Arwenack House

Stroll along Grove Place opposite Discovery Quay (where the National Maritime Museum Cornwall is housed) and you will come across Arwenack House. Arwenack House is the oldest building in Falmouth, originally built in 1385 and then largely rebuilt around 1567-1571 by Sir John Killigrew, the first Governor of Pendennis Castle. At that time it was described as ‘the finest and most costly house in the country’.

The Killigrew family were at the time, the most powerful family in Cornwall and lived there for about 16 generations. And notorious since Mary Killigrew, Sir John Killigrew’s wife was also one of Cornwall’s most infamous pirates! Much of the original building was destroyed during the Civil War when it was the headquarters of the Roundhead Army besieging Pendennis Castle, and was rebuilt in 1786. It was Peter Killigrew who was persuaded by King Charles II to make the town the Royal Mail Packet Station. Their dominance ended in the 18th century when Peter Killigrew’s son was killed in a duel. His son-in-law Martin took the Killigrew name – but he had no heirs bringing to an end one of the most powerful dynasties in Cornwall.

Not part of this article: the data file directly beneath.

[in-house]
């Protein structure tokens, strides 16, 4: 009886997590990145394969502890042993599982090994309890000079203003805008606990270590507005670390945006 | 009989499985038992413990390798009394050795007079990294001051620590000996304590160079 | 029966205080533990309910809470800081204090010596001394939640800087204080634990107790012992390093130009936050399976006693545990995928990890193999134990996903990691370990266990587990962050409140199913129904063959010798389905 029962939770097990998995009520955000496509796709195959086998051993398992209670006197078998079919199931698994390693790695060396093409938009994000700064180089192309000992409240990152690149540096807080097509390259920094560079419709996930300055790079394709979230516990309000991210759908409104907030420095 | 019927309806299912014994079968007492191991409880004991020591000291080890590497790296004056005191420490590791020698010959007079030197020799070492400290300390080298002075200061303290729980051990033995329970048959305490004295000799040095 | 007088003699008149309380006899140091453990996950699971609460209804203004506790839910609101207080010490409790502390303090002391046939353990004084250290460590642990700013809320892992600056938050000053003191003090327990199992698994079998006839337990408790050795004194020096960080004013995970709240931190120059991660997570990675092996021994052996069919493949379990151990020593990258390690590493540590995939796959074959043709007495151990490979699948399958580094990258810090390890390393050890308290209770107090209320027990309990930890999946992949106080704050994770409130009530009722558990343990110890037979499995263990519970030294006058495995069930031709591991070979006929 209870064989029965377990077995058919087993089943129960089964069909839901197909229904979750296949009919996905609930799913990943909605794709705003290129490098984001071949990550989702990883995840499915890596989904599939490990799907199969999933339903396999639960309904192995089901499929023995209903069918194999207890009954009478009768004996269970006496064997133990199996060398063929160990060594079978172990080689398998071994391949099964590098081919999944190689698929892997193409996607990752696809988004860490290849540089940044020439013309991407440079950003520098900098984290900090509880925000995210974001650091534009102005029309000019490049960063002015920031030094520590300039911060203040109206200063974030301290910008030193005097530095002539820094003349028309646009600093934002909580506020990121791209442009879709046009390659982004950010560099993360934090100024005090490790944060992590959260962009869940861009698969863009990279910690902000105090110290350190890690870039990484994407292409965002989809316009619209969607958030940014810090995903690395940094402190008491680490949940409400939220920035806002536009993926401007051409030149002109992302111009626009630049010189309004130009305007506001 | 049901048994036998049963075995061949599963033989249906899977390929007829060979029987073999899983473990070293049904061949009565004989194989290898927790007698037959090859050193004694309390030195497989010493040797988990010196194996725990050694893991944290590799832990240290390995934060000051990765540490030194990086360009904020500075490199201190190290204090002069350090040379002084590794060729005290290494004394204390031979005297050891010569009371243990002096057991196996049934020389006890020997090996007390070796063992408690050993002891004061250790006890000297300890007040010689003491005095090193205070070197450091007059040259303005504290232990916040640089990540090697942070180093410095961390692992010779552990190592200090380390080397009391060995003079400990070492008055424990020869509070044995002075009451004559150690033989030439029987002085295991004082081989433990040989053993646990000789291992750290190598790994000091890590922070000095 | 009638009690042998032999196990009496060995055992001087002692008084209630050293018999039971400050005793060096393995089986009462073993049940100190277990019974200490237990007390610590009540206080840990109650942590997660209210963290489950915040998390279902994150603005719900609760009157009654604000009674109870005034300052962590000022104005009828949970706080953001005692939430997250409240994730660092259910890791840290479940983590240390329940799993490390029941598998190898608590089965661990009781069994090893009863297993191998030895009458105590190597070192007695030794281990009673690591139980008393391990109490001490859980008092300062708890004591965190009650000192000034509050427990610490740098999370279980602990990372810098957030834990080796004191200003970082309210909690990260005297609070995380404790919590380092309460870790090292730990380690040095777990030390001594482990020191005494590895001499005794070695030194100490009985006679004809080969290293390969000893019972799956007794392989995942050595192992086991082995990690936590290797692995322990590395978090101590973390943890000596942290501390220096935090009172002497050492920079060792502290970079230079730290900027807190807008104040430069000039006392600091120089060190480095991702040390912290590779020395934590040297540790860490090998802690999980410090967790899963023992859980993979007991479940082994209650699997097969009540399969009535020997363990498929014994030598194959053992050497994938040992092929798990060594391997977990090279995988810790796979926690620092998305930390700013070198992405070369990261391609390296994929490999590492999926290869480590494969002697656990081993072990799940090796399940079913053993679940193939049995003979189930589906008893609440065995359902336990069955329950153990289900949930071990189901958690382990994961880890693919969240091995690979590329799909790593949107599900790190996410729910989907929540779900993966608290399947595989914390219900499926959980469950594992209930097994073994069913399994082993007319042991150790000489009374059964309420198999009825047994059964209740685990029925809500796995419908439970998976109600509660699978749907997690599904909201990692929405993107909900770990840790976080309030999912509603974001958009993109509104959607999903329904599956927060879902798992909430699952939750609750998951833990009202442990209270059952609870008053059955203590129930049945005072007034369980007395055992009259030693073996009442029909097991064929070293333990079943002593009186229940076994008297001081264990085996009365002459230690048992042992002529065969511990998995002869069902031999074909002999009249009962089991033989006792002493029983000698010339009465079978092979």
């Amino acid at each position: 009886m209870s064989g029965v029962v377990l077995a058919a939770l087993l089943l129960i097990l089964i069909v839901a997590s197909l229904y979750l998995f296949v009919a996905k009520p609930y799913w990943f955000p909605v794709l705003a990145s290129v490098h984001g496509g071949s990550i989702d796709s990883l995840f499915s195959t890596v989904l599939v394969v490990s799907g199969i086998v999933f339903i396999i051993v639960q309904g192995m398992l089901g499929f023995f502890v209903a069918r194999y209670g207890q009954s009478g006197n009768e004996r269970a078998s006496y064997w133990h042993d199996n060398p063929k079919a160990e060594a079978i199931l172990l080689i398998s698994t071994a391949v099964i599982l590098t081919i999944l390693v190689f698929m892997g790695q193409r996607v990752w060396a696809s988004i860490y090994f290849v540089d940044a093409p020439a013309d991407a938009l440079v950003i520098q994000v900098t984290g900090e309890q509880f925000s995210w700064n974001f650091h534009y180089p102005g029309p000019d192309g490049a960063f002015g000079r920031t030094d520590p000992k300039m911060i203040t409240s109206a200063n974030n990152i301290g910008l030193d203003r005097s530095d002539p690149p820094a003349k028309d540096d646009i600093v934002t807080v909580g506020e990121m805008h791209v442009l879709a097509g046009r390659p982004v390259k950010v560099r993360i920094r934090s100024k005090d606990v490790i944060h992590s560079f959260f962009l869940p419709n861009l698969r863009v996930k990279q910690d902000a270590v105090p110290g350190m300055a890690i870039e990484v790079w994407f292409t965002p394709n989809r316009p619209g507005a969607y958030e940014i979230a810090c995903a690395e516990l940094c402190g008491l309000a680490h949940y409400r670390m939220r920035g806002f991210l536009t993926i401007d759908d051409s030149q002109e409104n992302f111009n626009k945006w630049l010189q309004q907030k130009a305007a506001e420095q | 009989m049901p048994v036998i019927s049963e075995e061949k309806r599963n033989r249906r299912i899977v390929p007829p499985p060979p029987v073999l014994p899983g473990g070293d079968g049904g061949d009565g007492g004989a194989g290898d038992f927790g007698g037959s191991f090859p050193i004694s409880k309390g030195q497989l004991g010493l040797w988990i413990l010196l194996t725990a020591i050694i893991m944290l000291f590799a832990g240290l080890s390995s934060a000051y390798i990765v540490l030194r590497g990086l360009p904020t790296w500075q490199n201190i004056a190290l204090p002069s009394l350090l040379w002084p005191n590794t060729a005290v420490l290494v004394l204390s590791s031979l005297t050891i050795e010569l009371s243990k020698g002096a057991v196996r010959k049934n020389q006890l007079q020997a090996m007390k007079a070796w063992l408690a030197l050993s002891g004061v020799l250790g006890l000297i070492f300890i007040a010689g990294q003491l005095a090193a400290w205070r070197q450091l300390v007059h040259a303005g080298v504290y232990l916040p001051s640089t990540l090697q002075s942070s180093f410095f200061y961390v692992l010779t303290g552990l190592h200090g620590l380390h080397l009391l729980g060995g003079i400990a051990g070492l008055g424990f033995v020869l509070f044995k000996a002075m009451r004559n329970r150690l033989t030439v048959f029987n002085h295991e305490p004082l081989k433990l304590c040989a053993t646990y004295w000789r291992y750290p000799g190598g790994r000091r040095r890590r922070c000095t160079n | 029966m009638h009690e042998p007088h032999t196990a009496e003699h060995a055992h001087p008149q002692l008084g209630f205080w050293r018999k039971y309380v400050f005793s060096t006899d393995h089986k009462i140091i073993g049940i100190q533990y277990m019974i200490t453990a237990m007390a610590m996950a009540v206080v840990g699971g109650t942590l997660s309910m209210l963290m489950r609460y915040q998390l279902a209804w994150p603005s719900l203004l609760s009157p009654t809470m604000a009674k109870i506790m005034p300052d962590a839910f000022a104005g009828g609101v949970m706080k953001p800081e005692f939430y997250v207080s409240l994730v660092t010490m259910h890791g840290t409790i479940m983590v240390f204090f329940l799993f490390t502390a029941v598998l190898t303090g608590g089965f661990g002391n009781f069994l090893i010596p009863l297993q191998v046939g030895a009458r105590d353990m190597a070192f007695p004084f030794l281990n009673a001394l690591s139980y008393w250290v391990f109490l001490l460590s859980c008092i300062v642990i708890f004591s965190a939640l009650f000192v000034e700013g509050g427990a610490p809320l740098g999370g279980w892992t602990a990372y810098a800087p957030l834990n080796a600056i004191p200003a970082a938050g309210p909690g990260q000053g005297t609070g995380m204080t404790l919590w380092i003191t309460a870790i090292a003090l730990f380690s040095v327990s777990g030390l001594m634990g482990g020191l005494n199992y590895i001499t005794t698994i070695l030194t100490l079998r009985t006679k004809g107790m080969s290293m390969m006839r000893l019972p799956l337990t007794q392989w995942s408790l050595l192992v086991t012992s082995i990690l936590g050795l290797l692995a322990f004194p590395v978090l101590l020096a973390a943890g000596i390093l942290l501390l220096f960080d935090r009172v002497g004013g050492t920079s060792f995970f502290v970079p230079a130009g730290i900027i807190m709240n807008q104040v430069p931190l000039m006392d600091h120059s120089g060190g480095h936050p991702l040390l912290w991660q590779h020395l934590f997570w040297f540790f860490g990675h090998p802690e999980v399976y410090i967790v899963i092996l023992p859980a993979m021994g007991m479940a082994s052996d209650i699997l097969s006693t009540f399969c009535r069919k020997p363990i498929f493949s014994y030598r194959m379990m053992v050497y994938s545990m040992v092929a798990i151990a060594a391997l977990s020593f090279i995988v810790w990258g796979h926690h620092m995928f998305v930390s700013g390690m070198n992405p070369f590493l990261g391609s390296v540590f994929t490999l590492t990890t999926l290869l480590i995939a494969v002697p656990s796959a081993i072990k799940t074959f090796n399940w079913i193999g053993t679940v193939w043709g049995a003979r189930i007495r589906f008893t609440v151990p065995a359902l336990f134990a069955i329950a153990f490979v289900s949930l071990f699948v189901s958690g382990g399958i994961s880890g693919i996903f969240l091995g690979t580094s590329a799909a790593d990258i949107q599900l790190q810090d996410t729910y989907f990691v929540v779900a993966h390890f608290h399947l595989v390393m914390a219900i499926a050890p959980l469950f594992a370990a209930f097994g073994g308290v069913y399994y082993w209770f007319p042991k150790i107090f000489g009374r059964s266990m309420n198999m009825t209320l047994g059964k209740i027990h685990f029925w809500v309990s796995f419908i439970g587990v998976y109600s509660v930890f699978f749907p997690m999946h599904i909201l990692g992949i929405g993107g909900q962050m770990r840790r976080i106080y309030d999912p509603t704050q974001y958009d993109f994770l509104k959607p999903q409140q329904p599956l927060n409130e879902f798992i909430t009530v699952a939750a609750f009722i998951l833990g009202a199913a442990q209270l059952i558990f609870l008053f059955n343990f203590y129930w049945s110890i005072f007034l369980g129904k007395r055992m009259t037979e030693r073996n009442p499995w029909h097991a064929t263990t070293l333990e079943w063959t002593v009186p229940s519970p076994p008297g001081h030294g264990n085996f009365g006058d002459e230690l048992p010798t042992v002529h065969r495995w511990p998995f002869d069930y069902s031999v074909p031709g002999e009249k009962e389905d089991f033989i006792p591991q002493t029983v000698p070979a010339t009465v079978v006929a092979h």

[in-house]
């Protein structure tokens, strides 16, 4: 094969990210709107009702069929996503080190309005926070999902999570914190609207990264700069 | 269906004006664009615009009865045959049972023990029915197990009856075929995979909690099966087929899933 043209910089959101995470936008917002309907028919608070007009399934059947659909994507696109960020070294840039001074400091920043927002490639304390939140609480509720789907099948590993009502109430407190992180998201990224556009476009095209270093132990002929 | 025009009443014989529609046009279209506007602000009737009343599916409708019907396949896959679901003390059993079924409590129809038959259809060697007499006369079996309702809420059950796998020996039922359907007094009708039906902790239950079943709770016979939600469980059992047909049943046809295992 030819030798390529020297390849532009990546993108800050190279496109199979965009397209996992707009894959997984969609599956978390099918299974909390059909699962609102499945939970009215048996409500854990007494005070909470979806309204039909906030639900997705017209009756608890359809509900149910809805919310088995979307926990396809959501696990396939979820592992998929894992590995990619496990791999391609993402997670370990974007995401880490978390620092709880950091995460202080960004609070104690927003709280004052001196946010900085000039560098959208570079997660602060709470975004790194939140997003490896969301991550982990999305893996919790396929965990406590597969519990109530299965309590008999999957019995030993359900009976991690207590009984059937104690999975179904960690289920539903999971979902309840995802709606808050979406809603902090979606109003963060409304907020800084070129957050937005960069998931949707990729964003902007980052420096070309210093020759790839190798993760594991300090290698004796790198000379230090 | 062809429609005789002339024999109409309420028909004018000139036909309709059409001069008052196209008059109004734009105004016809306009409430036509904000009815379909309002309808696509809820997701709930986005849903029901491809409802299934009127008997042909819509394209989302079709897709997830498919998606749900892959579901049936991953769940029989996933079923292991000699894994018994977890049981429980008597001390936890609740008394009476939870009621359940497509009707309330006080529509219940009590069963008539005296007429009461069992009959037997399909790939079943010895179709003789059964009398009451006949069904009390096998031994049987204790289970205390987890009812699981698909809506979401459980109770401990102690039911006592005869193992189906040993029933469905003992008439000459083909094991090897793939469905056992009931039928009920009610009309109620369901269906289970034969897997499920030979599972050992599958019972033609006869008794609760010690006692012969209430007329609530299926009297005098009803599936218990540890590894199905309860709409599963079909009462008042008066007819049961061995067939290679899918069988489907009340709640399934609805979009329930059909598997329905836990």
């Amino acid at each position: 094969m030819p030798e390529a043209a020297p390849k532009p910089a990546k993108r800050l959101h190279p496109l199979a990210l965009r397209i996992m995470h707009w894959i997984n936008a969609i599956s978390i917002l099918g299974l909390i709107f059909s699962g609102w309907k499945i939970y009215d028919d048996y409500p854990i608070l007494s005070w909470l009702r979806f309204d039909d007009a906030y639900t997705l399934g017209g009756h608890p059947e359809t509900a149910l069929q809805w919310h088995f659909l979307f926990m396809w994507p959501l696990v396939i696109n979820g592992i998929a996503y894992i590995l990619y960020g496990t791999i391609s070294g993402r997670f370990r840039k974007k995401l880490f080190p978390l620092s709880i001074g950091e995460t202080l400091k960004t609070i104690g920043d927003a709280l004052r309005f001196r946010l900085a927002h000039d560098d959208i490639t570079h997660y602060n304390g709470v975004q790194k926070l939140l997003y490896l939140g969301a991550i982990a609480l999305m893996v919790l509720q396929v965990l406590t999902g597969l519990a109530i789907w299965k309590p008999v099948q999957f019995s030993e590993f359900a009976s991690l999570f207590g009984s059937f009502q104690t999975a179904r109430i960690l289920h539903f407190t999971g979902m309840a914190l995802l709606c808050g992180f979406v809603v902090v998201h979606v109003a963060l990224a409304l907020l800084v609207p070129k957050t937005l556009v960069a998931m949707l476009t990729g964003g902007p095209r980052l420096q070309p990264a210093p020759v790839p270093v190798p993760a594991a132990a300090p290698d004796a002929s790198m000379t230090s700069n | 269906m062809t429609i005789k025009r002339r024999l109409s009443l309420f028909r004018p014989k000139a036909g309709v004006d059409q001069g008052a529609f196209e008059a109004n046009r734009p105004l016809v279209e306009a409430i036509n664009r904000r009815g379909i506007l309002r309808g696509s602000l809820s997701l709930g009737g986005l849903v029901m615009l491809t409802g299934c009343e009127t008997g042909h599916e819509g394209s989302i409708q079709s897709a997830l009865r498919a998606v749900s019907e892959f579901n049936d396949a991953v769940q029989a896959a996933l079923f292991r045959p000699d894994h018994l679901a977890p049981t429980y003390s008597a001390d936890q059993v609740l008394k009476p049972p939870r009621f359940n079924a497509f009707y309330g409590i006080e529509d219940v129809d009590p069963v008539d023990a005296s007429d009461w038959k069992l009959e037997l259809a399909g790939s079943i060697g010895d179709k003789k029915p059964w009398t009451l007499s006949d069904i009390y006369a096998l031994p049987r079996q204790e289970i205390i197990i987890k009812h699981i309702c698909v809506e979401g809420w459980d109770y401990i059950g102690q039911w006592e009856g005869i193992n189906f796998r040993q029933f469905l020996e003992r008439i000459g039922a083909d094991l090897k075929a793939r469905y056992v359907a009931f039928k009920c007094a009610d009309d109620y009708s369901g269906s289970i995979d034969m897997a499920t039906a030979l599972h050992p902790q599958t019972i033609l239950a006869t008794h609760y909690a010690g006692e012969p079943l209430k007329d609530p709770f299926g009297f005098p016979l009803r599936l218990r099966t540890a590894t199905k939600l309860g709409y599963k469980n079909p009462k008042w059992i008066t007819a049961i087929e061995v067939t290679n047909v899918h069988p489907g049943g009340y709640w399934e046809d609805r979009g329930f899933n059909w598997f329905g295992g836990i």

The house fell into disrepair before being restored to something like its former glory in the 1980s. Intriguingly, across the road from Arwenack House stands a pyramid, built by Martin Killigrew that has no markings on it and thus its purpose is uncertain.